2021 has been an incredible year for Indigenous athletes and sports people. At the Wimbledon Championships this year, proud Ngarigo woman Ashleigh Barty won the women's singles title. Barty became the second Indigenous woman to win Wimbledon. The last time an Australian woman took the title was over 40 years ago when Goolagong Cawley won her second title in 1980. Ash Barty’s success is particularly significant for First Nation Australians. She has become part of only a handful of Indigenous women who are recognised as sporting Champions, such as Goolagong Cawley, Cathy Freeman and Nova Peris (ABC news, 2021).
Ash Barty Seizes Wimbledon Crown. Courtesy of Tennis, 2021.
Barty winning Wimbledon was an incredibly important moment in time. Her journey to the win was not easy. Just one month before her win, she feared she would not even make it to the start line as she suffered a hip injury from the French Open. After a remarkable rehabilitation she had clearly saved the best for last. She truly pulled out all stops for Wimbledon, which is arguably the most prestigious tennis tournament in the world (SBS News, 2021).
In Australia, Indigenous sporting success has never been given the recognition it deserves, particularly when it comes to achievements overseas. Achievements like Patty Mills' magic 17 points, Chad Reed's status in motocross and Jesse Williams at the Super Bowl have flown right under the radar. Ash Barty is helping change this, as her win has captured the nation's attention. Barty's grace in navigating Australia’s uneasiness with its past and present relationship with its Indigenous Australians also make her a champion (ABC news, 2021).
Barty's success has also been particularly important in drawing attention to the specific struggles of women within sport. In a 2019 report by Plan International, it was found that Australian sportswomen face three times as many negative online comments as men, with 23% of all negative comments being sexist in nature (Global Citizen, 2021). Clearly, there is still a long way to go in terms of recognition and equality for Indigenous people and women within sport.
Funding for Indigenous Tennis Program in QLD. Courtesy of Tennis, 2021.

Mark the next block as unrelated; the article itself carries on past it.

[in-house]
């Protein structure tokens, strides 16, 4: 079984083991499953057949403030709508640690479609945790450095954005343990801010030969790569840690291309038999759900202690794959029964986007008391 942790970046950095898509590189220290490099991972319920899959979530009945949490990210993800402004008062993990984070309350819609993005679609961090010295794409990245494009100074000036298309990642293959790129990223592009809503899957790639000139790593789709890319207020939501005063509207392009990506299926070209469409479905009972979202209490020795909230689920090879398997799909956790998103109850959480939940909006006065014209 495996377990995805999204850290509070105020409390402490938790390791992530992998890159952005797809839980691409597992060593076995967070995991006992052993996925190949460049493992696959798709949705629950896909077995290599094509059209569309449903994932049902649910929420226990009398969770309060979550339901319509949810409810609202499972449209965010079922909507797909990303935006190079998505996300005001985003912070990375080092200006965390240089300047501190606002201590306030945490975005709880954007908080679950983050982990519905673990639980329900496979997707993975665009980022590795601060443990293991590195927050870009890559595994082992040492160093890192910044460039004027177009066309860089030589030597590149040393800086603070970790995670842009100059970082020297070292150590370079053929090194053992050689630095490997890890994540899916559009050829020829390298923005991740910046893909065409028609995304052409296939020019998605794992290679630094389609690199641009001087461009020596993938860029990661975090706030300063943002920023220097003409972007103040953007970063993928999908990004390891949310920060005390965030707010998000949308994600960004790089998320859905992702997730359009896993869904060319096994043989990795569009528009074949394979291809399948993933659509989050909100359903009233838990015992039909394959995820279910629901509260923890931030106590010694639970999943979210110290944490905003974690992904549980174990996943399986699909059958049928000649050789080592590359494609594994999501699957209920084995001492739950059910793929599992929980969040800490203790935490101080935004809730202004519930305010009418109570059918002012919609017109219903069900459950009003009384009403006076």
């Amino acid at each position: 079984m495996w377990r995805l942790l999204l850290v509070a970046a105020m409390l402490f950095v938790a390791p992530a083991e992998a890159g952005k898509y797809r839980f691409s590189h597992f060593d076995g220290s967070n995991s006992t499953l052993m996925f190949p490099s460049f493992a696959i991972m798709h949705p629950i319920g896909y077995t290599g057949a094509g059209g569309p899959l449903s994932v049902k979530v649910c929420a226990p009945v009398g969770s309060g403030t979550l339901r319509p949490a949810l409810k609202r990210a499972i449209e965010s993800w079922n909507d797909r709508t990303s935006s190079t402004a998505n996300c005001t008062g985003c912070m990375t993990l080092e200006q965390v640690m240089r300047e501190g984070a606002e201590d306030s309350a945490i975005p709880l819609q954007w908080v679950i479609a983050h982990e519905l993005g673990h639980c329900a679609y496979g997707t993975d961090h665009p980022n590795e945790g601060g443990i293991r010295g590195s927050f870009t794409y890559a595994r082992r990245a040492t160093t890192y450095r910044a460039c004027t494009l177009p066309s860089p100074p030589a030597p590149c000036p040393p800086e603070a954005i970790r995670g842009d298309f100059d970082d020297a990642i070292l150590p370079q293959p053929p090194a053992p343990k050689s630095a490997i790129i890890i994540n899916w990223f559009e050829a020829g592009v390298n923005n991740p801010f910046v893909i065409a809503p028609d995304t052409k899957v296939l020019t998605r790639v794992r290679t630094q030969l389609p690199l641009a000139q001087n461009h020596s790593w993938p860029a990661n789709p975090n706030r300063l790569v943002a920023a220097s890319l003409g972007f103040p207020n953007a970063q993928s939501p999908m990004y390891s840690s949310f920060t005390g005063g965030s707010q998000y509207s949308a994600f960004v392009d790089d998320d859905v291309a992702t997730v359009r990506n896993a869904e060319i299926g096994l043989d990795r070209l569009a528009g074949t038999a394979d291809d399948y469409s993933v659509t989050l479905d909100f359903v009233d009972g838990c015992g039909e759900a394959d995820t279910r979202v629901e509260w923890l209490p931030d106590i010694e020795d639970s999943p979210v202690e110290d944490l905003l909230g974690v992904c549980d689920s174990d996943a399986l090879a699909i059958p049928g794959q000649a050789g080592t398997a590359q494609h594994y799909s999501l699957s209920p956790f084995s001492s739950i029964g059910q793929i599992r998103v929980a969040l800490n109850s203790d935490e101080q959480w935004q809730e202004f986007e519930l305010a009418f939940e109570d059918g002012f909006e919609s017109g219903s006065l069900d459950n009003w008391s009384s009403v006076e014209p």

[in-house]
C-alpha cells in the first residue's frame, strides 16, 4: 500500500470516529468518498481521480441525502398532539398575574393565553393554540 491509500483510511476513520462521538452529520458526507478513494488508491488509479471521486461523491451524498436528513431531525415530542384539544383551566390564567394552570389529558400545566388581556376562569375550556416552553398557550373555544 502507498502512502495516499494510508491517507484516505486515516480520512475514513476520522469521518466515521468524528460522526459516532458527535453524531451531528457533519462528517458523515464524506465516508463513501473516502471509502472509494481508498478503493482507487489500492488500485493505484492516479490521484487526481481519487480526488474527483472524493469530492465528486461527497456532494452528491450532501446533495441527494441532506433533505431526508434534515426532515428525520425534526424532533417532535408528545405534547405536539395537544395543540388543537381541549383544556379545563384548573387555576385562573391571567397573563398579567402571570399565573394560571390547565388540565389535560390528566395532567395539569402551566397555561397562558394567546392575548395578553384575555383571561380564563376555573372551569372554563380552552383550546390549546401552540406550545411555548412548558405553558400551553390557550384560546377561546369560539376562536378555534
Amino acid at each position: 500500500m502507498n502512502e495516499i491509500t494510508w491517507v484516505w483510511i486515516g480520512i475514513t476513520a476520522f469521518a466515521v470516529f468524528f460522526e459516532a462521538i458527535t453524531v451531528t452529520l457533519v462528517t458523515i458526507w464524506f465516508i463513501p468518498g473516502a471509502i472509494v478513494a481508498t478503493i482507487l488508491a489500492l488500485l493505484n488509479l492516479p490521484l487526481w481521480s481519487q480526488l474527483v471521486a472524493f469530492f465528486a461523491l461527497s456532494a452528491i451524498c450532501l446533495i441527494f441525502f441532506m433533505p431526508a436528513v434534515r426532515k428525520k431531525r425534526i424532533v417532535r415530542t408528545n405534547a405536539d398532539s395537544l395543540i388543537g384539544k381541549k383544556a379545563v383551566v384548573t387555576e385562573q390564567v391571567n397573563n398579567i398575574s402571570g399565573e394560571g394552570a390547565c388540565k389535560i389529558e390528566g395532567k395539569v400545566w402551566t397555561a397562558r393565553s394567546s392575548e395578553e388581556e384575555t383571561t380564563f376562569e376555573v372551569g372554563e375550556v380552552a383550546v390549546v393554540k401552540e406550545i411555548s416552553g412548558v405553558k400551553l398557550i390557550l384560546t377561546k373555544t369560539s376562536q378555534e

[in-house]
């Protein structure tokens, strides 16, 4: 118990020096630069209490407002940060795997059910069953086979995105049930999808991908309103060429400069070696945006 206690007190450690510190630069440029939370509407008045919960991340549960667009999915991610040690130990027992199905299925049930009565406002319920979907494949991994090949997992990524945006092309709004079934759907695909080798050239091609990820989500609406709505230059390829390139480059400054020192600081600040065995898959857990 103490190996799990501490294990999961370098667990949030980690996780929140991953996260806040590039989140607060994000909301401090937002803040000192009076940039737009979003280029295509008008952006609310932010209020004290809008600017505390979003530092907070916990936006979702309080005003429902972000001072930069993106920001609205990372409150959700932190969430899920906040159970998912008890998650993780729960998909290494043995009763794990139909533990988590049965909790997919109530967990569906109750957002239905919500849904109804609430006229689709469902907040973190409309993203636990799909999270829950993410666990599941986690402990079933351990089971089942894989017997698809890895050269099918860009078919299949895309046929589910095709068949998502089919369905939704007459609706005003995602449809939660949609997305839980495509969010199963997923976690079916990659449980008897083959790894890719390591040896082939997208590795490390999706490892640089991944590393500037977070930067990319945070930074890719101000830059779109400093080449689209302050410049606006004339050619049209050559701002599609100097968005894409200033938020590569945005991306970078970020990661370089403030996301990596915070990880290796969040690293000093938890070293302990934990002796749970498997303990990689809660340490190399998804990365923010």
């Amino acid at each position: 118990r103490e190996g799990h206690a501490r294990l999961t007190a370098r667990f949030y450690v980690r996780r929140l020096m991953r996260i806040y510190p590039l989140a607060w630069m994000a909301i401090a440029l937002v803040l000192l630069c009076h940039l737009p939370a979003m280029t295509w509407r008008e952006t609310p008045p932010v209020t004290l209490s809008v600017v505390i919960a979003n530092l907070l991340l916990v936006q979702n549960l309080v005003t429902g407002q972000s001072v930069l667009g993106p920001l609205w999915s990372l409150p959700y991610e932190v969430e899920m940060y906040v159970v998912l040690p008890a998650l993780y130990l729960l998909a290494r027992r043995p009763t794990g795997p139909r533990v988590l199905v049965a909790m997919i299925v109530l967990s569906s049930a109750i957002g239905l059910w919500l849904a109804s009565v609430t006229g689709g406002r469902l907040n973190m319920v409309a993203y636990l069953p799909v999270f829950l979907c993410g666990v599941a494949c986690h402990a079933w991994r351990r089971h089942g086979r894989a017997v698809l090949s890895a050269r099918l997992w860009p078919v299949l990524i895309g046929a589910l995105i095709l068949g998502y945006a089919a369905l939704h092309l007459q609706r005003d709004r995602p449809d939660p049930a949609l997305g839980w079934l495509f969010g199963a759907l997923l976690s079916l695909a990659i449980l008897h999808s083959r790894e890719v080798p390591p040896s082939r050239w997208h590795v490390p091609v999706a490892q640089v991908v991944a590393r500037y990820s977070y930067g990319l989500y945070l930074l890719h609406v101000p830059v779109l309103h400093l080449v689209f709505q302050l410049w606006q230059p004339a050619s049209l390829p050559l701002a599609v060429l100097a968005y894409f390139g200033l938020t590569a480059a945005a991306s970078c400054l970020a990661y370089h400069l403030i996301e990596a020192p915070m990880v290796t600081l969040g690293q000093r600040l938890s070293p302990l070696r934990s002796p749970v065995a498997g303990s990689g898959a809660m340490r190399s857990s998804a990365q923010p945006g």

Barty is not only an inspiration to young Indigenous people, but she also actively supports First Nations communities and youth. Since 2018, she has been Tennis Australia’s National Indigenous Tennis Ambassador, a move designed to attract more Indigenous youth to tennis. Through her ambassadorship, she supports Tennis Australia in providing more accessibility and opportunities for Aboriginal and Torres Strait Islanders within tennis. This is done through educating clubs and coaches, enhancing talent identification, providing pathway opportunities, and creating more playing opportunities through community events and funding for Indigenous tennis programs (Tennis, 2021). In 2020, Barty and the Australian Tennis Foundation announced the financial commitment of $115,000 over the next three years to fund Indigenous tennis programs in QLD. In an interview with WTA Tour (2020), Barty talked about the significant impact that this funding will produce:
"I think it’s incredible to see the pathways that are now available to Indigenous youth… and the opportunities they have to develop in whatever profession they choose. It's all about giving opportunities to Indigenous youth and providing pathways through tennis to show what our sport can do for our culture.”
Ash Barty is a true inspiration both in terms of her sporting achievements and the incredible community work she does. So, let’s continue to acknowledge and celebrate the success and contributions of Indigenous athletes and sportspeople, particularly women who are so often under-appreciated and mistreated within Australian sport.